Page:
“Last month, I was suspended from the Labour Party, after 54 years’ membership and four-and-a-half years as party leader,” he wrote on Facebook. “On the day I was suspended I gave a broadcast interview to clarify what I had said in response to the EHRC report, and I also made a statement to the party to clear up any confusion about what I had meant, as follows: ‘The publication of the EHRC report should have been a moment for the Labour Party to come together in a determination to address the shortcomings of the past and work as one to root out antisemitism in our own ranks and wider society. We must never tolerate antisemitism or belittle concerns about it. And that was not my intention in anything I said this week.’”
Ironically, he went on to use the catchall phrase employed by Amanpour in her own non-apology.
“I regret the pain this issue has caused the Jewish community, and would wish to do nothing that would exacerbate or prolong it,” he wrote.
“To be clear, concerns about antisemitism are neither ‘exaggerated’ nor ‘overstated.’ The point I wished to make was that the vast majority of Labour Party members were and remain committed anti-racists deeply opposed to antisemitism. I fully support Keir Starmer’s decision to accept all the EHRC recommendations in full and, in accordance with my own lifelong convictions, will do what I can to help the party move on, united against antisemitism, which has been responsible for so many of history’s greatest crimes against humanity.”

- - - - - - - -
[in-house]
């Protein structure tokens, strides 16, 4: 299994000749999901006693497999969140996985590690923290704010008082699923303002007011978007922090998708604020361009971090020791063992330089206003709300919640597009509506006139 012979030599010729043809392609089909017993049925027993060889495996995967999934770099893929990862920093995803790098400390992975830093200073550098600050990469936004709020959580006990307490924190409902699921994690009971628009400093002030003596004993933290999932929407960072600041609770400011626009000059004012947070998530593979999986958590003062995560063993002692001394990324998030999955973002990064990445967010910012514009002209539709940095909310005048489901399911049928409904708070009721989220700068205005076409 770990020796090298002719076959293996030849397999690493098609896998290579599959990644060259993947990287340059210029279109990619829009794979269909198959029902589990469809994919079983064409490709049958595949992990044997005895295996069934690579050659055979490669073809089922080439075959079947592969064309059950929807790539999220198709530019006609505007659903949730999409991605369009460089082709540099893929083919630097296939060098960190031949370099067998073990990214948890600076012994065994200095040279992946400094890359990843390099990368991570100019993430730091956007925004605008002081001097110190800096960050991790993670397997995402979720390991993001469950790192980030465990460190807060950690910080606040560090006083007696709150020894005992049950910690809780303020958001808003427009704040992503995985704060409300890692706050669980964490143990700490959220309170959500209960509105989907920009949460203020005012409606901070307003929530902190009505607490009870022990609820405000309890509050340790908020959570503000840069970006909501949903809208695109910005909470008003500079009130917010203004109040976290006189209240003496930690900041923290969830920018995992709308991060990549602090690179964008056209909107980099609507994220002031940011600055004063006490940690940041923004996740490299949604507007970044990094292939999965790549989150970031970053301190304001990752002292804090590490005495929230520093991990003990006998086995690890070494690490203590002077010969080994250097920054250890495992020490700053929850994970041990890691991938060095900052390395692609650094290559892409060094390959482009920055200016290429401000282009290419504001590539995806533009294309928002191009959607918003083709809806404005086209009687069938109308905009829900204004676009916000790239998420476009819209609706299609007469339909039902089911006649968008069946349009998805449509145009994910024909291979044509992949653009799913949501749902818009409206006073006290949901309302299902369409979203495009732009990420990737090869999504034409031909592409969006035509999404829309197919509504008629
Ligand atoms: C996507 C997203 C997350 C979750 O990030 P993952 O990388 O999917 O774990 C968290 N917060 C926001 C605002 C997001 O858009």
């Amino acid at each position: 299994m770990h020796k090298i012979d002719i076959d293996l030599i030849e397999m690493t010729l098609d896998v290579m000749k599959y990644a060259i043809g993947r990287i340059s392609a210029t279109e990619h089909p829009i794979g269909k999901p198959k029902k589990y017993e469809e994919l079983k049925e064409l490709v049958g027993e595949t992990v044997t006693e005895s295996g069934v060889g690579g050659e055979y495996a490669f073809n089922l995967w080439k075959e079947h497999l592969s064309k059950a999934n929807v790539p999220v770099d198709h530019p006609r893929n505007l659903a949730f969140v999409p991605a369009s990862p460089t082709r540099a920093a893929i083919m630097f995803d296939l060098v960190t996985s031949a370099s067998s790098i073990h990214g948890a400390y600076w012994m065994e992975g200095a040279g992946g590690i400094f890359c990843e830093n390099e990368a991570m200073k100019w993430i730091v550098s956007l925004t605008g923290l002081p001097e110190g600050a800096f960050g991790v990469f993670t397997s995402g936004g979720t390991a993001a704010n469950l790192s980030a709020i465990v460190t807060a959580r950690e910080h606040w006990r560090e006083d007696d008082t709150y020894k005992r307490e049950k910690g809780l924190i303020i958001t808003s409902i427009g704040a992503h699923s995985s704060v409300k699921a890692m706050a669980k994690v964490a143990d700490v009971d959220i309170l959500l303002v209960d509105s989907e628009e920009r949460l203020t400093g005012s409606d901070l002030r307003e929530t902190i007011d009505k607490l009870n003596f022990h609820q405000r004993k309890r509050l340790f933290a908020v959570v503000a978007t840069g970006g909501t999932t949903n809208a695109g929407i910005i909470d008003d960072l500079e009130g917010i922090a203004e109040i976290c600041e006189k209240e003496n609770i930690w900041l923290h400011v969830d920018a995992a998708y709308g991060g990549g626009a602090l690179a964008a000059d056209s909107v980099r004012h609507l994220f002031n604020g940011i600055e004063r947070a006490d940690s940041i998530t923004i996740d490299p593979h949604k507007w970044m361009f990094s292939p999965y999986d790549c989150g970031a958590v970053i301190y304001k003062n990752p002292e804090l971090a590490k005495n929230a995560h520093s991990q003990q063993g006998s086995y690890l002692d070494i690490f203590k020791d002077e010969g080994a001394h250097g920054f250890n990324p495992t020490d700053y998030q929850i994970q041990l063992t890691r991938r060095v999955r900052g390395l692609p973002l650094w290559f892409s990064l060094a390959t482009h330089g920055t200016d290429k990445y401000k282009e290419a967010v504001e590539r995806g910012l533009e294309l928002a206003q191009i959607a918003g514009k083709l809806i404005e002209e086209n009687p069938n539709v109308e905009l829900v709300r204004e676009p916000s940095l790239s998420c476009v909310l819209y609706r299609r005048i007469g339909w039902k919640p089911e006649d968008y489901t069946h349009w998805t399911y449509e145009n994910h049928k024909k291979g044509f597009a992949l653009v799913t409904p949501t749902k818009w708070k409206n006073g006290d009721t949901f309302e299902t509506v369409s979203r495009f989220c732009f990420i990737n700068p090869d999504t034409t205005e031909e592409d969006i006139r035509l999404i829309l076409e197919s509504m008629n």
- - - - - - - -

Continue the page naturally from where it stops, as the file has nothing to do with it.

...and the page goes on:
Finally, he concluded, “I’m grateful to the many thousands of Labour Party members, trade unionists and supporters in Britain and around the world who have offered their solidarity. I hope this matter is resolved as quickly as possible, so that the party can work together to root out antisemitism and unite to oppose and defeat this deeply damaging Conservative government.”
A little while later, he tweeted that he was “pleased to have been reinstated” in the party. Britain’s Jews were not amused.
Gideon Falter, chief executive of the UK-based Campaign Against Antisemitism said, “The shambolic suspension and readmission of Jeremy Corbyn appears to have been nothing more than a media stunt to blunt the blow of the EHRC’s report.... By readmitting [him], the Labour Party has once again excused antisemitism and proved itself unwilling to address it.... The Jewish community has been conned.”
Caught between a Labour rock and a Jewish hard place, Starmer announced on Wednesday that Corbyn will not have his whip restored; that though he will retain his seat in the House of Commons, he will do so as an independent, not as a Labour MP.
Falter likened the gesture to “offering the Jewish community crumbs.”
He was right. So are those TV viewers who felt cheated this week by Amanpour’s stale morsel. Sadly, however, this is what beggars get.
This is why working to punish Amanpour, Corbyn and other individuals of their ilk is pointless. All are products and purveyors of a wider radical culture. Unless that culture is rejected as a whole, its hateful messages and phony “regrets” will continue to feed the airways and fill the halls of power.